Archeologists have theorised as to the usage and purpose the Phoenicians had for the items with Marmalejo asserting “the treasure of the Carambolo and the Ebora Diasdem were used in burials”. However, Torres chose to use the treasure as a portal for creating contemporary pieces of jewellery that you could wear in the here and now, funerals an optional extra. “The difference with mine is they are a little bit smaller, but we added a rosetta flower characteristic from the Phoenician Era…it has twelve petals [and] the number twelve represents power. The piece is very complicated to make, very laborious!” Torres adds. Yet, it is precisely in the proportion play that she achieves the greater wearability as well as performing the sleight of hand of making something so undeniably rooted in the past feel fresh.

Torres and Marmalejo have also drawn inspiration from latter conquerors including the Romans, Visigoths and Moors, all of whom left their mark in Andalucia’s architecture, normative concerns and cultural landscape. Of the Visigoths, Northern European invaders who dominated the region between the 5th and 8th centuries, Marmalejo notes; “In Visigothic goldsmithing, crowns were offerings to the Church to redeem sin and and for protection and these treasures are reflected in our hanging Visigothic crosses”, elaborate and gem incrusted pieces that the brand position as objects or sculptures for the home. Similarly, the Moorish invasion which resulted in two successive caliphates between the 8th and 13th century not only left a distinct arabesque architectural legacy, but at the time of the Spanish reconquest of 1248, linguistic confluence was such that in some churches Mass was celebrated in Arabic. It is thus unsurprising that the door knockers on Seville Cathedral completed in 1528 would incorporate medieval Moorish influences, something that is reflected in the Seville Door Knocker ring and earrings which are Baelo’s jewellery tribute to the building. The pieces act as another wearable reminder of the intricate metal work techniques such as filigree, micro-soldering and granulation that were a hallmark of jewellery of that era and which Marmalejo painstakingly makes at his bench.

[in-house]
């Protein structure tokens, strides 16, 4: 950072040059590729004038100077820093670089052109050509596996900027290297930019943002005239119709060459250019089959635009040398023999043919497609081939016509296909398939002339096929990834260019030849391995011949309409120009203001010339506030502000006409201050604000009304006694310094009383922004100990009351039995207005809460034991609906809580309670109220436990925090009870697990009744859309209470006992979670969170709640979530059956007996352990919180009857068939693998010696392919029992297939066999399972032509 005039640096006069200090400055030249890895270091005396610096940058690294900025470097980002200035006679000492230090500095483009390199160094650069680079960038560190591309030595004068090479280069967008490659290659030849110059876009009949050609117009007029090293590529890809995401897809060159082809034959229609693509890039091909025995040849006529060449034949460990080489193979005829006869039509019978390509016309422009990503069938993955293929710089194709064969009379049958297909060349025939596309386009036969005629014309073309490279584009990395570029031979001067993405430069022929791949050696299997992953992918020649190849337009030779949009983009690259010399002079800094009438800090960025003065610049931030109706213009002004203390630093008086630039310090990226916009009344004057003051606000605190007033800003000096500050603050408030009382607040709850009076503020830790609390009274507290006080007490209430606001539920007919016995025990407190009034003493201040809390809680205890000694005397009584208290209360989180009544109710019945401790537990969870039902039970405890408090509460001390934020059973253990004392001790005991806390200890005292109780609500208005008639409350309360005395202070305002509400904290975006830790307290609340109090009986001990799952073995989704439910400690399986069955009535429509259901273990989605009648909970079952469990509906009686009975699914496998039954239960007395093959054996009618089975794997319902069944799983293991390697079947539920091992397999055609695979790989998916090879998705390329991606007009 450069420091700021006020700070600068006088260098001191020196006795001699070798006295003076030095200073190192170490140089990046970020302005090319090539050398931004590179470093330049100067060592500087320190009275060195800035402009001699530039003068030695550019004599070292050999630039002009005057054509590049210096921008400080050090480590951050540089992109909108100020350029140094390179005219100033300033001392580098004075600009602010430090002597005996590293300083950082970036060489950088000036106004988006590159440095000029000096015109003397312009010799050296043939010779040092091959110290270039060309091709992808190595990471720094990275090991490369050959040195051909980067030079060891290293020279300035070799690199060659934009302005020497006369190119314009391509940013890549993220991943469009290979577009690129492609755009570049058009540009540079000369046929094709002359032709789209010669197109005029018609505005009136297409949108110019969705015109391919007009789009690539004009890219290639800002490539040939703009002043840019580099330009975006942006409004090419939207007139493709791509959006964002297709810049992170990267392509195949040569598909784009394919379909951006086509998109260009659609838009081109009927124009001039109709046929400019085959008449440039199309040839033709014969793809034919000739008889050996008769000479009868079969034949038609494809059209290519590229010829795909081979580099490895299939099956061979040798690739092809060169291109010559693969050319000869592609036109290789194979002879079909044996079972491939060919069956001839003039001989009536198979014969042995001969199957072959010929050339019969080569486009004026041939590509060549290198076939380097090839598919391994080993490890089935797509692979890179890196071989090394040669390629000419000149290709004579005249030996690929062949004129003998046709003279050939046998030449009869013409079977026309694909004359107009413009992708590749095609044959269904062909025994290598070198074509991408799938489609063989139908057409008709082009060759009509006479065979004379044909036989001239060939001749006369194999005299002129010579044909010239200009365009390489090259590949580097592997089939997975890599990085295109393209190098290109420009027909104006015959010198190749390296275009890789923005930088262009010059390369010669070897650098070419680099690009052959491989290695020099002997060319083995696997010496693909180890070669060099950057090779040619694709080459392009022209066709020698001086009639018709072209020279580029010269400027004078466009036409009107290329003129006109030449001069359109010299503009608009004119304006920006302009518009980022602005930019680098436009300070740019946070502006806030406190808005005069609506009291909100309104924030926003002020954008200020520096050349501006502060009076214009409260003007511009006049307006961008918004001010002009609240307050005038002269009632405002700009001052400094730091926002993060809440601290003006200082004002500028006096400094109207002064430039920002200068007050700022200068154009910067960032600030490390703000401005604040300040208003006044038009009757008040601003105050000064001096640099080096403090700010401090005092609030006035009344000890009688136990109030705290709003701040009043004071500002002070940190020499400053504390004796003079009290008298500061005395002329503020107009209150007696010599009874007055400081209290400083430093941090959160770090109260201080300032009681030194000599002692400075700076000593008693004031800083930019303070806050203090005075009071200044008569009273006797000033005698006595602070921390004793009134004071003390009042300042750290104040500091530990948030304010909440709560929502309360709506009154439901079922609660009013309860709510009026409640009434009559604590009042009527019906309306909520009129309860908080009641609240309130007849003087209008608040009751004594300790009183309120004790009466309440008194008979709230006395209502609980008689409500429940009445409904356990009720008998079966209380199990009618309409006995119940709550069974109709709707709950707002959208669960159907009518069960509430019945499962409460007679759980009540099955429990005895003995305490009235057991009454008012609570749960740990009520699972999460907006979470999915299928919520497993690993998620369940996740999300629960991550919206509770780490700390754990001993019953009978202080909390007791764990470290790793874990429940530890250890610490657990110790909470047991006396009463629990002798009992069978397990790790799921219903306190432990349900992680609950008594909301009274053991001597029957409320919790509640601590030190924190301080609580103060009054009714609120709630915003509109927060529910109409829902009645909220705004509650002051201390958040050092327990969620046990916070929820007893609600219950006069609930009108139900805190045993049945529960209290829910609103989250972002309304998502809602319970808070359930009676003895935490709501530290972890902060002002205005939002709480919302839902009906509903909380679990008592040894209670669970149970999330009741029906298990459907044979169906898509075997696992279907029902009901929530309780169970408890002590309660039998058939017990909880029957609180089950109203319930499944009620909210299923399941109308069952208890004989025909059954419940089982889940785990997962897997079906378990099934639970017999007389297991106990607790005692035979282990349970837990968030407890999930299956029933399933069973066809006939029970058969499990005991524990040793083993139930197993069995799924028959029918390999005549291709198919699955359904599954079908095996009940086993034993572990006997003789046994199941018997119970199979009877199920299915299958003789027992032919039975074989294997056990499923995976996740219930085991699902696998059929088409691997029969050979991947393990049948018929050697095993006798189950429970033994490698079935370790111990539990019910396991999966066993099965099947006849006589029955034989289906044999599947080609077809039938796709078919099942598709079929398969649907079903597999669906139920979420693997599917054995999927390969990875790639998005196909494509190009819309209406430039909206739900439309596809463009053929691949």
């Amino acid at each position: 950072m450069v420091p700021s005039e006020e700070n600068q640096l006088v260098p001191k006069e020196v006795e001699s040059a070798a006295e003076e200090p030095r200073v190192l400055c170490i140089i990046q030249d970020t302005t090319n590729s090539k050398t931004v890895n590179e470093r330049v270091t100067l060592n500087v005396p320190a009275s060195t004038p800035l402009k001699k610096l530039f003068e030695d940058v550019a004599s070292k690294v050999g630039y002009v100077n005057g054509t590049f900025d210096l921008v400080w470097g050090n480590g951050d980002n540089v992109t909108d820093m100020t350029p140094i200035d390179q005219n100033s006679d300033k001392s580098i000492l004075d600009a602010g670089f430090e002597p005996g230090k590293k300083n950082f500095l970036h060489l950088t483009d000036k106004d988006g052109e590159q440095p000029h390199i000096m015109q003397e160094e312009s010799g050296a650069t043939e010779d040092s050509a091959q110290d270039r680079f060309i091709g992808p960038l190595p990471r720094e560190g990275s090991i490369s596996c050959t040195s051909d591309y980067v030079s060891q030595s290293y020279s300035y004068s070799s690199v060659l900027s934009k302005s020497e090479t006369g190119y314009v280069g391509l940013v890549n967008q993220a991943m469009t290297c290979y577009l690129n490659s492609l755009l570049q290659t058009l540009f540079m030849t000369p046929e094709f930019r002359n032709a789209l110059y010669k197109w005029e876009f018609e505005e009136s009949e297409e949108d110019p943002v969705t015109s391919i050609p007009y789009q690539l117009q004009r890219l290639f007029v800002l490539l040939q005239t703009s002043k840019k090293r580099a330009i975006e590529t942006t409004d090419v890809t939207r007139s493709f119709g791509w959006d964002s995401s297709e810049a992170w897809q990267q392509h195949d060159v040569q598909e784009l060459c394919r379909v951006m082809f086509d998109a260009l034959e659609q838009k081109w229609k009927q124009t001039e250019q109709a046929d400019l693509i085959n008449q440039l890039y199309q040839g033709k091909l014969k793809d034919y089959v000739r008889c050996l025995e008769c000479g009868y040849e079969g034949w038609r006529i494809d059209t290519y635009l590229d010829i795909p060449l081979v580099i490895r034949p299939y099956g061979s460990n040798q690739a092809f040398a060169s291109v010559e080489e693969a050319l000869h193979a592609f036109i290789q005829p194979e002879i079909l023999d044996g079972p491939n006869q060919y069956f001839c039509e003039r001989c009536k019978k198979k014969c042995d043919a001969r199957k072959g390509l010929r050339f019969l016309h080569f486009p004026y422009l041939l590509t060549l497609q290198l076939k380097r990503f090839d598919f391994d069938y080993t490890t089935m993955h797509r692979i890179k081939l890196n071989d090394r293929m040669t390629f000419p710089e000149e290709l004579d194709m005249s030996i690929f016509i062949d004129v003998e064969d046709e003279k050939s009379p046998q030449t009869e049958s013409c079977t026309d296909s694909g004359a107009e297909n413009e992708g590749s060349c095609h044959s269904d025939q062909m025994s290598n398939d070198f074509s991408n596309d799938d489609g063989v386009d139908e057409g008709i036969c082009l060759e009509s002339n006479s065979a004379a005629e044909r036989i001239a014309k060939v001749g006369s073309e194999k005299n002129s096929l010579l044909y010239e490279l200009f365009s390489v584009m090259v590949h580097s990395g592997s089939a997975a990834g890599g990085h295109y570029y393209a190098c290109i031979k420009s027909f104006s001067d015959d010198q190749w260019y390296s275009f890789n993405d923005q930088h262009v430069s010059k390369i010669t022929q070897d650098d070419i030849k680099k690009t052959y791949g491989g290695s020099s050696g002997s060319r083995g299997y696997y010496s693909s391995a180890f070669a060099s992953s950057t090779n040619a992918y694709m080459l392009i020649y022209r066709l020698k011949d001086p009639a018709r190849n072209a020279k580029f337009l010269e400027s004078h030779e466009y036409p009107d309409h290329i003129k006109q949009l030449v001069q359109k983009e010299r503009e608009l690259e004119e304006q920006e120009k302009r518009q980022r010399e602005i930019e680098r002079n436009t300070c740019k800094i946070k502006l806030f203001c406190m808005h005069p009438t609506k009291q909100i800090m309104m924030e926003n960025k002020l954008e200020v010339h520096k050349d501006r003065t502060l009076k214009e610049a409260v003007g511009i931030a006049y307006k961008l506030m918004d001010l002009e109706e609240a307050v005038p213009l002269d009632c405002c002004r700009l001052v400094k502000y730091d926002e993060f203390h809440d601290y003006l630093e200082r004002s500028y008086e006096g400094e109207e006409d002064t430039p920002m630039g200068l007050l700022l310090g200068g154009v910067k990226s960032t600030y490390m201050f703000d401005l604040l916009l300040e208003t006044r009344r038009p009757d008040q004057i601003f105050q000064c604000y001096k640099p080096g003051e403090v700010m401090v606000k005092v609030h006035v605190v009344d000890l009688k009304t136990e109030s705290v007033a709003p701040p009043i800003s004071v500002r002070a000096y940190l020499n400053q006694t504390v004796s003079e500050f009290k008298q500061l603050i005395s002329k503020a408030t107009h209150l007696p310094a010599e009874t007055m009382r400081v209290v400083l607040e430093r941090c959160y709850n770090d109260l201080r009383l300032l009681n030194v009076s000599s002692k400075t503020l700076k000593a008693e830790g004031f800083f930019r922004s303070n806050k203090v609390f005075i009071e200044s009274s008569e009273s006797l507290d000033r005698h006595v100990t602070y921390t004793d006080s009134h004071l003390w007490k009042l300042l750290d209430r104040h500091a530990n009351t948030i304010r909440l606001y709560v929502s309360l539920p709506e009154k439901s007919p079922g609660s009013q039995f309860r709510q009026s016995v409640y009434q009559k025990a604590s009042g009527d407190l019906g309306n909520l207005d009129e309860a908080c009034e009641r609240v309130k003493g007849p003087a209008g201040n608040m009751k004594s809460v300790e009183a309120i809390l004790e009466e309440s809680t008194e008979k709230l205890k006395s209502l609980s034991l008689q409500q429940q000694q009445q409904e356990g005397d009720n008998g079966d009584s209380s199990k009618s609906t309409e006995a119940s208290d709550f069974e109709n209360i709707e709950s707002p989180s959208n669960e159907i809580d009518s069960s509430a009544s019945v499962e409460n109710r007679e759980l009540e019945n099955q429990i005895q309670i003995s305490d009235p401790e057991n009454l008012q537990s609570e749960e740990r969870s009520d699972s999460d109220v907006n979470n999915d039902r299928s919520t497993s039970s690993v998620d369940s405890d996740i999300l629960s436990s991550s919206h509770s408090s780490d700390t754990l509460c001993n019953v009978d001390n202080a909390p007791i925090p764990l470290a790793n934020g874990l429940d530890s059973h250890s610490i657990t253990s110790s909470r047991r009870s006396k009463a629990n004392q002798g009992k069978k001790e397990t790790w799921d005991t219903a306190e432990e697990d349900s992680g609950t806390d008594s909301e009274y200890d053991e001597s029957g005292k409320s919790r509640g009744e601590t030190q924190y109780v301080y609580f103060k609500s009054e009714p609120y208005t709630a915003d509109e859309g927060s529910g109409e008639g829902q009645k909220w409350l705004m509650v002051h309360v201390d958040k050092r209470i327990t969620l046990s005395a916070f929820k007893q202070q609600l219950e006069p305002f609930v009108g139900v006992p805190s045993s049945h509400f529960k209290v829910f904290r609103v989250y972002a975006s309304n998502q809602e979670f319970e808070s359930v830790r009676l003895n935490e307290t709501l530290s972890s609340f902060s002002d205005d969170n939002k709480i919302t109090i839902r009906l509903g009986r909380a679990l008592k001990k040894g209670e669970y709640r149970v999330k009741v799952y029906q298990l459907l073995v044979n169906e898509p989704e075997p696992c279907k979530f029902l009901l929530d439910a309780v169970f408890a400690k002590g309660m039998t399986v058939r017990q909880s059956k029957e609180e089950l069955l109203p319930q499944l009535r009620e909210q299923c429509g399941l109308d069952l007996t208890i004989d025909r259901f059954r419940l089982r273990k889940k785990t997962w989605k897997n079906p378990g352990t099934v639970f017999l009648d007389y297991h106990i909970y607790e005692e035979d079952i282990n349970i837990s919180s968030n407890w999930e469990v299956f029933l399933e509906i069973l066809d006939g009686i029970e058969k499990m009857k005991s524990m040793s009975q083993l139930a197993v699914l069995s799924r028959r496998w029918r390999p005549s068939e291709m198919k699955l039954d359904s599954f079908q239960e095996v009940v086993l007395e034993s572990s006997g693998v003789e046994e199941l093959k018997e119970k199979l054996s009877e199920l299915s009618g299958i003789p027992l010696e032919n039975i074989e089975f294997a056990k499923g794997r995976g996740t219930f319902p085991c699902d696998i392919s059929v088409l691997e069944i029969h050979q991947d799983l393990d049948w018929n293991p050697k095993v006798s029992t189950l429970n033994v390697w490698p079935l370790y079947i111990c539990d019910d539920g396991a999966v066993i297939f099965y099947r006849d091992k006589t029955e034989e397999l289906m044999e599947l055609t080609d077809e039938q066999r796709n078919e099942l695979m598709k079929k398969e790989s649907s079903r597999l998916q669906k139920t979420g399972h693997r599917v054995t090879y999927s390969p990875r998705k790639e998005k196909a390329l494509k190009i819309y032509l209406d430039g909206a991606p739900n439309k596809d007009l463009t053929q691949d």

Door knocker made of gold
i Seville Door Knocker by Baelo Art and Jewellery

Seville remains an important home for traditional Goldsmithing and metalsmiths, but operating as a family intergenerational business is sadly in decline with younger generations seeking potential careers elsewhere. In spite of what might view as a bleak outlook Marmalejo remains robustly optimistic: “The goldsmith has always existed in Seville due to our history, and the sacred goldsmith is especially strong, but due to the successive economic crises [whilst] some have disappeared, new artists emerge since the sacred goldsmith is very important because [they]  participate in one of our most deeply rooted events in the city, Semana Santa where true goldsmith jewels are exhibited.”

The globally recognised cultural event to mark Christian Holy Week and the run up to Easter features processions where ornate crosses, and other religious paraphernalia crafted in gold are marched through the city and tourists and penitent pilgrims converge. The cross, perhaps more than any other religious symbol has become a universal motif, something not lost in Torres’ designs which draw upon the ‘sacred goldsmith’ tradition and are realised either in pendant form or as brooches. Gemstones dominate, with cabochon sapphires, amethysts and pearls set in gold or silver.